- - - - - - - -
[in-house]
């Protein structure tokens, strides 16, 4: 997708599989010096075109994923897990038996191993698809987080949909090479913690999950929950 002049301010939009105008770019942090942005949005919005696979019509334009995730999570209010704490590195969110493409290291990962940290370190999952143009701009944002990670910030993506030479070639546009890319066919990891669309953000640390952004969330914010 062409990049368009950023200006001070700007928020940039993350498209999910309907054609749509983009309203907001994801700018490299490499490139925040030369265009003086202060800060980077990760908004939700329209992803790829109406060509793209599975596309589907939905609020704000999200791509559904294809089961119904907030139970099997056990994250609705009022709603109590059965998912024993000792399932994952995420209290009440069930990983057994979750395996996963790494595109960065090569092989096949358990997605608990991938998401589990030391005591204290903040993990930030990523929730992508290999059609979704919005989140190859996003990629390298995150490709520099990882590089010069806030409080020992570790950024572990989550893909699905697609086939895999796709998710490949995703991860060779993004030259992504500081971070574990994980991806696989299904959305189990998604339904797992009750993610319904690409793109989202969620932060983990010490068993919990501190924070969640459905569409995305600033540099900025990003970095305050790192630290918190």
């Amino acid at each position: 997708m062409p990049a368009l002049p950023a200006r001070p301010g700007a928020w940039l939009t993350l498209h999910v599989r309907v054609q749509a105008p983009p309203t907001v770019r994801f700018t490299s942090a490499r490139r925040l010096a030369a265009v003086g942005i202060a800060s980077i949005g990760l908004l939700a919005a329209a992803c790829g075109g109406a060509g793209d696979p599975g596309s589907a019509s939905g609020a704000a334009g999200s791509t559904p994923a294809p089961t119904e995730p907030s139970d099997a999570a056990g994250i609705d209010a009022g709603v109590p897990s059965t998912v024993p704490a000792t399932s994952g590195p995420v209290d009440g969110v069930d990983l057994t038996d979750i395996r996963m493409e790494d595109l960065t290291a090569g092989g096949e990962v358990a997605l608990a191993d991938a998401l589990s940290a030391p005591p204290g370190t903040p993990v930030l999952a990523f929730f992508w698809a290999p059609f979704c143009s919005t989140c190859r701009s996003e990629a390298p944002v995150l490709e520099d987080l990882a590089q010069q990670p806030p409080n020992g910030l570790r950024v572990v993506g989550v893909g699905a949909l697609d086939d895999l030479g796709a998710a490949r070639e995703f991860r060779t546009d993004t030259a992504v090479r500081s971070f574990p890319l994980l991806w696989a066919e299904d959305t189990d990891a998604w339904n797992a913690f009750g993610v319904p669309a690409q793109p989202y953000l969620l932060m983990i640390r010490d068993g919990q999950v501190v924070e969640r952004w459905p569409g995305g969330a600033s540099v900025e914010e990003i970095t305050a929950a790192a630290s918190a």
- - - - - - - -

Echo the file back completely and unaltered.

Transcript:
[in-house]
């Protein structure tokens, strides 16, 4: 997708599989010096075109994923897990038996191993698809987080949909090479913690999950929950 002049301010939009105008770019942090942005949005919005696979019509334009995730999570209010704490590195969110493409290291990962940290370190999952143009701009944002990670910030993506030479070639546009890319066919990891669309953000640390952004969330914010 062409990049368009950023200006001070700007928020940039993350498209999910309907054609749509983009309203907001994801700018490299490499490139925040030369265009003086202060800060980077990760908004939700329209992803790829109406060509793209599975596309589907939905609020704000999200791509559904294809089961119904907030139970099997056990994250609705009022709603109590059965998912024993000792399932994952995420209290009440069930990983057994979750395996996963790494595109960065090569092989096949358990997605608990991938998401589990030391005591204290903040993990930030990523929730992508290999059609979704919005989140190859996003990629390298995150490709520099990882590089010069806030409080020992570790950024572990989550893909699905697609086939895999796709998710490949995703991860060779993004030259992504500081971070574990994980991806696989299904959305189990998604339904797992009750993610319904690409793109989202969620932060983990010490068993919990501190924070969640459905569409995305600033540099900025990003970095305050790192630290918190």
């Amino acid at each position: 997708m062409p990049a368009l002049p950023a200006r001070p301010g700007a928020w940039l939009t993350l498209h999910v599989r309907v054609q749509a105008p983009p309203t907001v770019r994801f700018t490299s942090a490499r490139r925040l010096a030369a265009v003086g942005i202060a800060s980077i949005g990760l908004l939700a919005a329209a992803c790829g075109g109406a060509g793209d696979p599975g596309s589907a019509s939905g609020a704000a334009g999200s791509t559904p994923a294809p089961t119904e995730p907030s139970d099997a999570a056990g994250i609705d209010a009022g709603v109590p897990s059965t998912v024993p704490a000792t399932s994952g590195p995420v209290d009440g969110v069930d990983l057994t038996d979750i395996r996963m493409e790494d595109l960065t290291a090569g092989g096949e990962v358990a997605l608990a191993d991938a998401l589990s940290a030391p005591p204290g370190t903040p993990v930030l999952a990523f929730f992508w698809a290999p059609f979704c143009s919005t989140c190859r701009s996003e990629a390298p944002v995150l490709e520099d987080l990882a590089q010069q990670p806030p409080n020992g910030l570790r950024v572990v993506g989550v893909g699905a949909l697609d086939d895999l030479g796709a998710a490949r070639e995703f991860r060779t546009d993004t030259a992504v090479r500081s971070f574990p890319l994980l991806w696989a066919e299904d959305t189990d990891a998604w339904n797992a913690f009750g993610v319904p669309a690409q793109p989202y953000l969620l932060m983990i640390r010490d068993g919990q999950v501190v924070e969640r952004w459905p569409g995305g969330a600033s540099v900025e914010e990003i970095t305050a929950a790192a630290s918190a």